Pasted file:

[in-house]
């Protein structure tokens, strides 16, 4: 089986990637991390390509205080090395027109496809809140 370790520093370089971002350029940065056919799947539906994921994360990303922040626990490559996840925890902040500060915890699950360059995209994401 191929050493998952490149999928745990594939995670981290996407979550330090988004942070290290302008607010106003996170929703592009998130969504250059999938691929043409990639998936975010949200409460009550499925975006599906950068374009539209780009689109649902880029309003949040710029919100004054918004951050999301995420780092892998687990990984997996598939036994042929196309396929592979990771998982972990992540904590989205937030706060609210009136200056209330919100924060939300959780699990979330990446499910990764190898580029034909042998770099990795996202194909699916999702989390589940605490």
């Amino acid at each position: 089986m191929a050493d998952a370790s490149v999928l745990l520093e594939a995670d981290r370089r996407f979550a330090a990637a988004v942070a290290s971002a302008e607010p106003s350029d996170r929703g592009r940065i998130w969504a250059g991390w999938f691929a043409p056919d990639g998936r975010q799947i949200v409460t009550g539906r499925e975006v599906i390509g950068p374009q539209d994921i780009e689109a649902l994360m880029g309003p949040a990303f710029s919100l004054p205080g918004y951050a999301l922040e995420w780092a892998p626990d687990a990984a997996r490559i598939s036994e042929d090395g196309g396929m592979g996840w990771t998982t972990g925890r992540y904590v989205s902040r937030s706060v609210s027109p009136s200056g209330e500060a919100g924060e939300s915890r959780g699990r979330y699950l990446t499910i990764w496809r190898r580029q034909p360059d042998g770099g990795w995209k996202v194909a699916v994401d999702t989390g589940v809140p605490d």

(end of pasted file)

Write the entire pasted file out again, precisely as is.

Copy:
[in-house]
């Protein structure tokens, strides 16, 4: 089986990637991390390509205080090395027109496809809140 370790520093370089971002350029940065056919799947539906994921994360990303922040626990490559996840925890902040500060915890699950360059995209994401 191929050493998952490149999928745990594939995670981290996407979550330090988004942070290290302008607010106003996170929703592009998130969504250059999938691929043409990639998936975010949200409460009550499925975006599906950068374009539209780009689109649902880029309003949040710029919100004054918004951050999301995420780092892998687990990984997996598939036994042929196309396929592979990771998982972990992540904590989205937030706060609210009136200056209330919100924060939300959780699990979330990446499910990764190898580029034909042998770099990795996202194909699916999702989390589940605490």
């Amino acid at each position: 089986m191929a050493d998952a370790s490149v999928l745990l520093e594939a995670d981290r370089r996407f979550a330090a990637a988004v942070a290290s971002a302008e607010p106003s350029d996170r929703g592009r940065i998130w969504a250059g991390w999938f691929a043409p056919d990639g998936r975010q799947i949200v409460t009550g539906r499925e975006v599906i390509g950068p374009q539209d994921i780009e689109a649902l994360m880029g309003p949040a990303f710029s919100l004054p205080g918004y951050a999301l922040e995420w780092a892998p626990d687990a990984a997996r490559i598939s036994e042929d090395g196309g396929m592979g996840w990771t998982t972990g925890r992540y904590v989205s902040r937030s706060v609210s027109p009136s200056g209330e500060a919100g924060e939300s915890r959780g699990r979330y699950l990446t499910i990764w496809r190898r580029q034909p360059d042998g770099g990795w995209k996202v194909a699916v994401d999702t989390g589940v809140p605490d």